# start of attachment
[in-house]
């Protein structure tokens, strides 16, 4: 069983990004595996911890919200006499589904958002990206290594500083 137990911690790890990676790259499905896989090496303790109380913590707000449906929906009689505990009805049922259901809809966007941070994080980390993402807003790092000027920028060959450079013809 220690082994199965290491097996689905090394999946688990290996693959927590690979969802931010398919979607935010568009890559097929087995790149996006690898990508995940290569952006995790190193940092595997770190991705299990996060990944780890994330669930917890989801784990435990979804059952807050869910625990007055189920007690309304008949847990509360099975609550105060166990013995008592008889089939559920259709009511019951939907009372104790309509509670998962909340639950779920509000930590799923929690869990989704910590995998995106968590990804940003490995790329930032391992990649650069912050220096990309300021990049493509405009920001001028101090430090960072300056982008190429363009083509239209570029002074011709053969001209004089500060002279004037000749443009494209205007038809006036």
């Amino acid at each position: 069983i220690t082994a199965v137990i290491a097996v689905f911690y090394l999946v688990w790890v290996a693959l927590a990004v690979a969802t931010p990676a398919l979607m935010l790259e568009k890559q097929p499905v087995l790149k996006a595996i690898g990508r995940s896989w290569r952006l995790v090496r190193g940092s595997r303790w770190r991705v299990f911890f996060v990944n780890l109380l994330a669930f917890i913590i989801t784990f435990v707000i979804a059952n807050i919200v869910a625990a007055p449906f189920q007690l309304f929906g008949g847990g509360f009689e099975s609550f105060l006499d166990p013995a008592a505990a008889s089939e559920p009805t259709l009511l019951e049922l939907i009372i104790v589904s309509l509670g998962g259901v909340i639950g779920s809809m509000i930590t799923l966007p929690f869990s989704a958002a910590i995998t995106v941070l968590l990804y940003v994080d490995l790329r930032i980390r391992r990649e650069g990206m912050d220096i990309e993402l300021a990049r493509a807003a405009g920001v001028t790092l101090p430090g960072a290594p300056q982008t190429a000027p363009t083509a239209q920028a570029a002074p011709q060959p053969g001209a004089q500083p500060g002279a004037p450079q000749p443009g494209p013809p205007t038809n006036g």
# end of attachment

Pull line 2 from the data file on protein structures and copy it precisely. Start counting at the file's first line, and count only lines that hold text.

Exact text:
């Protein structure tokens, strides 16, 4: 069983990004595996911890919200006499589904958002990206290594500083 137990911690790890990676790259499905896989090496303790109380913590707000449906929906009689505990009805049922259901809809966007941070994080980390993402807003790092000027920028060959450079013809 220690082994199965290491097996689905090394999946688990290996693959927590690979969802931010398919979607935010568009890559097929087995790149996006690898990508995940290569952006995790190193940092595997770190991705299990996060990944780890994330669930917890989801784990435990979804059952807050869910625990007055189920007690309304008949847990509360099975609550105060166990013995008592008889089939559920259709009511019951939907009372104790309509509670998962909340639950779920509000930590799923929690869990989704910590995998995106968590990804940003490995790329930032391992990649650069912050220096990309300021990049493509405009920001001028101090430090960072300056982008190429363009083509239209570029002074011709053969001209004089500060002279004037000749443009494209205007038809006036």